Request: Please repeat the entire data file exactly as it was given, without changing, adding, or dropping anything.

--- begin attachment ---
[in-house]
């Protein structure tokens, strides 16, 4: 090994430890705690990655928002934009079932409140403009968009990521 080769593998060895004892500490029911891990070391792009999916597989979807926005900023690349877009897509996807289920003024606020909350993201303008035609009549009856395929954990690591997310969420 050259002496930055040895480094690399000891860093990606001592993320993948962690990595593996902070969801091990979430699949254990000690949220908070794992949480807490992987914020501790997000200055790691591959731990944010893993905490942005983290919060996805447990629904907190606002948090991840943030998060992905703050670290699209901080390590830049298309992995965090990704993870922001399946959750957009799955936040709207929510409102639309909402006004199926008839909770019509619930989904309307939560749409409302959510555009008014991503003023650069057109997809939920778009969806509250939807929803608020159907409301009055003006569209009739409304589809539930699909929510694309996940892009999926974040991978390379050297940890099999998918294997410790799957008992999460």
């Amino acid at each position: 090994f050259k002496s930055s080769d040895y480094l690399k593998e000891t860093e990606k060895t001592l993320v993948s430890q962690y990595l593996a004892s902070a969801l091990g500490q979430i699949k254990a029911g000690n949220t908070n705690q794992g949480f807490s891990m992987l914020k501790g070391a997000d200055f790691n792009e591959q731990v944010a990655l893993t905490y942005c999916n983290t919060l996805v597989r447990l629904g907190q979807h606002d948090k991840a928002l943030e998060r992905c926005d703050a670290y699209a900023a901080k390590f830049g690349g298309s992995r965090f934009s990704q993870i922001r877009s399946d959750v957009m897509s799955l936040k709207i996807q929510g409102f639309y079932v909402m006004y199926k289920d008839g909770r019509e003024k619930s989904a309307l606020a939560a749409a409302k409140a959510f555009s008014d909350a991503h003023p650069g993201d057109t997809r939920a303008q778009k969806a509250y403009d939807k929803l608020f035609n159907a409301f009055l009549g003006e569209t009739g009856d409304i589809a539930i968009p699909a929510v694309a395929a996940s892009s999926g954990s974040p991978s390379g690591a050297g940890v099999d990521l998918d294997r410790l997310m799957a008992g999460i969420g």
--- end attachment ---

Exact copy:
[in-house]
């Protein structure tokens, strides 16, 4: 090994430890705690990655928002934009079932409140403009968009990521 080769593998060895004892500490029911891990070391792009999916597989979807926005900023690349877009897509996807289920003024606020909350993201303008035609009549009856395929954990690591997310969420 050259002496930055040895480094690399000891860093990606001592993320993948962690990595593996902070969801091990979430699949254990000690949220908070794992949480807490992987914020501790997000200055790691591959731990944010893993905490942005983290919060996805447990629904907190606002948090991840943030998060992905703050670290699209901080390590830049298309992995965090990704993870922001399946959750957009799955936040709207929510409102639309909402006004199926008839909770019509619930989904309307939560749409409302959510555009008014991503003023650069057109997809939920778009969806509250939807929803608020159907409301009055003006569209009739409304589809539930699909929510694309996940892009999926974040991978390379050297940890099999998918294997410790799957008992999460």
């Amino acid at each position: 090994f050259k002496s930055s080769d040895y480094l690399k593998e000891t860093e990606k060895t001592l993320v993948s430890q962690y990595l593996a004892s902070a969801l091990g500490q979430i699949k254990a029911g000690n949220t908070n705690q794992g949480f807490s891990m992987l914020k501790g070391a997000d200055f790691n792009e591959q731990v944010a990655l893993t905490y942005c999916n983290t919060l996805v597989r447990l629904g907190q979807h606002d948090k991840a928002l943030e998060r992905c926005d703050a670290y699209a900023a901080k390590f830049g690349g298309s992995r965090f934009s990704q993870i922001r877009s399946d959750v957009m897509s799955l936040k709207i996807q929510g409102f639309y079932v909402m006004y199926k289920d008839g909770r019509e003024k619930s989904a309307l606020a939560a749409a409302k409140a959510f555009s008014d909350a991503h003023p650069g993201d057109t997809r939920a303008q778009k969806a509250y403009d939807k929803l608020f035609n159907a409301f009055l009549g003006e569209t009739g009856d409304i589809a539930i968009p699909a929510v694309a395929a996940s892009s999926g954990s974040p991978s390379g690591a050297g940890v099999d990521l998918d294997r410790l997310m799957a008992g999460i969420g």